Have you ever watched or read an interview with an artist, be they musician, filmmaker, etc, and seen how they answer the question: What's your favorite work of your career?
I think it's the same answer every time. They always say it's the last thing they worked on. Always. Even when it's a rock band who peaked in the 90s and is making total shlock now and you sort of feel bad for them and wish they'd hang it up (made up example). Now it's important to note there's a difference between your favorite thing and the best thing, but you have to figure there should be some overlap.
As I hung this skein to dry a couple days ago, I thought to myself, this is my all time favorite skein of handspun.
This is a 3-ply Aran weight(ish) Shetland dyed by Into The Whirled in the Sterrennacht colorway. (That's Dutch for Starry Night, naturally).
What makes this my favorite? Well, you know how lots of tween girls bedeck their bedrooms in the vaguely androgynous non-threatening heartthrobs of the day? I adorned out my room in Van Gogh posters and prints. Yup, former Van Gogh fangirl right here. Further confession: there were also a couple of Andre Agassi and Def Leppard posters. But I think a big part was the huge joy of spinning it. This was my first Into the Whirled fiber, and they dyer Cris obviously takes great care not to let the fiber felt or compact during the dyeing process. I held the fiber like a baby bird and spun it as woollen as I'm capable of. I tried to keep it as airy and bouncy as I could, and I think I succeeded. Coming back to my wheel after a six month stint of spindle only spinning turned out to be good for my wheel spinning, I think. Stay tuned to see it knit up, as I'm sure it will be pretty soon.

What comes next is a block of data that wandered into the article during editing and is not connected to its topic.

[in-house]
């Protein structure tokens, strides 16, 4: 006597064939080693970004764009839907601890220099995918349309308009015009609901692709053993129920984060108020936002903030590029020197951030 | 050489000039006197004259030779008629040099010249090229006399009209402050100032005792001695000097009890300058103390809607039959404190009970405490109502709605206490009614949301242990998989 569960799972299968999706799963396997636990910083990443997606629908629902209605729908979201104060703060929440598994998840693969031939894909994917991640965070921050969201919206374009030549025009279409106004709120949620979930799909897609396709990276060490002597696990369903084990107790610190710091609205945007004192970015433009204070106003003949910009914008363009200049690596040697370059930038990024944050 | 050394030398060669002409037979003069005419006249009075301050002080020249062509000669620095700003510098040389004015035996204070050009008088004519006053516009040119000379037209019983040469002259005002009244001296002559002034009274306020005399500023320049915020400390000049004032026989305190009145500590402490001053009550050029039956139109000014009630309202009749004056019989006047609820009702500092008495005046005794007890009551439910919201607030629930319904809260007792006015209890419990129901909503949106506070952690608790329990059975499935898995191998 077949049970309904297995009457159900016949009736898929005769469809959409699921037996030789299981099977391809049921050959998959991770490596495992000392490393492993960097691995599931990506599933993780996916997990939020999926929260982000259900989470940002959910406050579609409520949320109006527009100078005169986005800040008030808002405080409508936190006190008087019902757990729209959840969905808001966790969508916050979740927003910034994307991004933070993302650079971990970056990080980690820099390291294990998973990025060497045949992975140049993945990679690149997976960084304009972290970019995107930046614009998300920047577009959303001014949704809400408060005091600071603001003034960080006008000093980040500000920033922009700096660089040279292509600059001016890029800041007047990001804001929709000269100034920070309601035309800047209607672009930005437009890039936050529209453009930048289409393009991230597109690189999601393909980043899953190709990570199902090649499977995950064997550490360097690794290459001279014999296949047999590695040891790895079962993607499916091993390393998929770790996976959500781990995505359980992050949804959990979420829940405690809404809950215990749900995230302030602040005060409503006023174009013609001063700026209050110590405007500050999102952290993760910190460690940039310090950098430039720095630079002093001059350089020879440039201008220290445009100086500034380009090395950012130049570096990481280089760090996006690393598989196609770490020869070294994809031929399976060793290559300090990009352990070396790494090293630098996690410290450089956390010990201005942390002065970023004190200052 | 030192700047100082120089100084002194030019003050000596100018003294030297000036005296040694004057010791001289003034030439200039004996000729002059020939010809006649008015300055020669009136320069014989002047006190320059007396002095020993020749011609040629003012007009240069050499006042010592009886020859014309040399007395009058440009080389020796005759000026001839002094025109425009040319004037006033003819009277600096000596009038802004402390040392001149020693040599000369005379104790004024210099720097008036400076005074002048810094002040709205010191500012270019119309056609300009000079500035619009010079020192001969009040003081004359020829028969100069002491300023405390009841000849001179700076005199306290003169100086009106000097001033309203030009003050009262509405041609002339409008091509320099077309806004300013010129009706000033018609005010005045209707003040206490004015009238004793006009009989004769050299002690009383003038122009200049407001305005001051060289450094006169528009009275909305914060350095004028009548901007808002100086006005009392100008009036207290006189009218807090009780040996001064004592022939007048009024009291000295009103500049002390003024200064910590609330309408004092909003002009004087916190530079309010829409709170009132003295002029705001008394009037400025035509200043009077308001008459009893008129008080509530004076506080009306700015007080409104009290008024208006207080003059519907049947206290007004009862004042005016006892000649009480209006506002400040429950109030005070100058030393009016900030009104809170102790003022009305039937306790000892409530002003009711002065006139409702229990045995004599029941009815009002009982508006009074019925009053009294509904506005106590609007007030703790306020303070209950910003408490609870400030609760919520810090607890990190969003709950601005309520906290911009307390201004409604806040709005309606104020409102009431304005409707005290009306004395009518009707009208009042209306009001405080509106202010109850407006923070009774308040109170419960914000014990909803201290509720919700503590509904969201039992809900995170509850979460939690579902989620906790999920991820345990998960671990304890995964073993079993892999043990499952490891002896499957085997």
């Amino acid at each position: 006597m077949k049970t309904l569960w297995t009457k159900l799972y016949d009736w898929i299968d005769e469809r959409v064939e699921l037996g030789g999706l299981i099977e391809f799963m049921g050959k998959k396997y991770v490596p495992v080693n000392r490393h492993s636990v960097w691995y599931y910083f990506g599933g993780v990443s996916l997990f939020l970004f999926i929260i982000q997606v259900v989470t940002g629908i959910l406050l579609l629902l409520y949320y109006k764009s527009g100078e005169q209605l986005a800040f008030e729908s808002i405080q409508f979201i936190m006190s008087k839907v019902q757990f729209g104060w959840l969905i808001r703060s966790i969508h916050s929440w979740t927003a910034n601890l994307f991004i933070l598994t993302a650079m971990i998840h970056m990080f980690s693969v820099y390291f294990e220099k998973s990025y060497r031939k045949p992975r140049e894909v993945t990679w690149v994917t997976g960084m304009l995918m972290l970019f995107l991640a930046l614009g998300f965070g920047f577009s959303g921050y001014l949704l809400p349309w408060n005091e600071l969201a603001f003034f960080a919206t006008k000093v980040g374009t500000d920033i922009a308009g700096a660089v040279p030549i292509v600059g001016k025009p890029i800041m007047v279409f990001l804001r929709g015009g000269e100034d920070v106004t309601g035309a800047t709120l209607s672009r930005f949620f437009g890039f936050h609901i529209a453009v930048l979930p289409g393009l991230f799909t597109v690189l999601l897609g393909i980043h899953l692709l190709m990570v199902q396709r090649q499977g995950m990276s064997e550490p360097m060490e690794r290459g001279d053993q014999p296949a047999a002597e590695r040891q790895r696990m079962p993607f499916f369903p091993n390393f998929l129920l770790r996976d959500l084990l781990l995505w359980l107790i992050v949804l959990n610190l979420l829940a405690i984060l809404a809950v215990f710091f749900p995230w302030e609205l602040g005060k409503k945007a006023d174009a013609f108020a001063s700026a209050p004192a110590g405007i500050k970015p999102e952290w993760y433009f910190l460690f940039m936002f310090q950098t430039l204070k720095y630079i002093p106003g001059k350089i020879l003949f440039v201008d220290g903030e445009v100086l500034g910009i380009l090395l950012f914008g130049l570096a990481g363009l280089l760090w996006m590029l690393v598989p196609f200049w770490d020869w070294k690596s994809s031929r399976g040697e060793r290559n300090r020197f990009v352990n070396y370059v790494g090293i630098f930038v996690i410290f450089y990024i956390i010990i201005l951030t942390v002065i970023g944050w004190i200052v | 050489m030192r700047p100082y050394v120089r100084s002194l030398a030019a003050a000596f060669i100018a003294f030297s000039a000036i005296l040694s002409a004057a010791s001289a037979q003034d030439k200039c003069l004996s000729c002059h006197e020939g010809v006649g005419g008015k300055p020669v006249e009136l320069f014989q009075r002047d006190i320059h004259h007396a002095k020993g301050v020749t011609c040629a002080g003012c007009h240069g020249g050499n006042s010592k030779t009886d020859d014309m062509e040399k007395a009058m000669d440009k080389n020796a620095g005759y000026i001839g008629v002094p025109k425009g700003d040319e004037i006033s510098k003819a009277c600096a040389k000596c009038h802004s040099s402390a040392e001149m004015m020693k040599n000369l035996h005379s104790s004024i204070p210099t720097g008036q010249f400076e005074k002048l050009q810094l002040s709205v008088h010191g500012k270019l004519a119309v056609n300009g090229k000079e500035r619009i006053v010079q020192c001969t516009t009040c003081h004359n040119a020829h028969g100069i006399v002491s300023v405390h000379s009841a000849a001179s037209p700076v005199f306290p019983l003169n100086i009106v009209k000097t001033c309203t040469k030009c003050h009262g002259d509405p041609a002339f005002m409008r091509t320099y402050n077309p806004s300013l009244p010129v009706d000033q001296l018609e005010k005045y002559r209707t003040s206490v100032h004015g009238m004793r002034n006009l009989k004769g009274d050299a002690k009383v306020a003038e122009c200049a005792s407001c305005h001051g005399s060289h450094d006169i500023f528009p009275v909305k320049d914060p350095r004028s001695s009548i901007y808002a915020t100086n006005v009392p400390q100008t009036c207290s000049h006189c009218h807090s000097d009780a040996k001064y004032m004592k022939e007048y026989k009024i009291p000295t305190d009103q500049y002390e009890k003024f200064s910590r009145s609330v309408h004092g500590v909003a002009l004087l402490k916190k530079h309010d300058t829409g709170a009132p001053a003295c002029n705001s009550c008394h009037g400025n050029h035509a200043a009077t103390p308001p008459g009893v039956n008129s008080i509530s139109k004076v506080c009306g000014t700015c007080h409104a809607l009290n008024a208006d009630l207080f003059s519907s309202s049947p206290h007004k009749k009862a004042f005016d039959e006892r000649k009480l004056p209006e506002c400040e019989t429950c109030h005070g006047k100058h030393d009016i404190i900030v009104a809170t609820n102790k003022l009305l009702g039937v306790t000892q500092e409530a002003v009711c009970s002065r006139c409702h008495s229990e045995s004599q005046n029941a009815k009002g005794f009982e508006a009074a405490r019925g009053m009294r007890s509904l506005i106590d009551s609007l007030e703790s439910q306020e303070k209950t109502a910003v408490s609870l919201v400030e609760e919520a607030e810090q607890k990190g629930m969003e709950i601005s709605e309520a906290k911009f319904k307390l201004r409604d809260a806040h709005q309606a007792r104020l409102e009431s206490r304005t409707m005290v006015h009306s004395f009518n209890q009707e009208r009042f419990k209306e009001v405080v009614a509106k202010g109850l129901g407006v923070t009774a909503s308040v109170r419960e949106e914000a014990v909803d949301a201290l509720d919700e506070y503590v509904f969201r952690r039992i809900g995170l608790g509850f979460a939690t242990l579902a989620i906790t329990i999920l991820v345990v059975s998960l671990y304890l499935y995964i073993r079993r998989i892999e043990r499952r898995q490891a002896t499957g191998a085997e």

So is this my favorite just because it's my most recent skein? No! Because, surprise, it's actually not my most recent skein.
Behold, the disastrous first skein of cotton from my charkha. 3 plies and 0.7 ounces of doing it wrong. Oh boy. Do I have a lot to learn about spinning and plying on the charkha.
I know it looks like yarn, but trust me, it barely qualifies. It's certainly not the charkha's fault. It is, however, very obvious that this whole spinning cotton is a very different beast in terms of the amount of twist required for a stable single and plied yarn, and if I ever want to weave with this as warp (I do, by the way) I certainly need to figure out how to make it stronger than it is right now. I may try to weave with it, just to punish myself?
I'm not discouraged, though, don't worry. I love my charkha and I'm happy to put in the work required to get a skein I love as much as my Starry Night one. I've only been working on mastering my wheel for six or seven years now...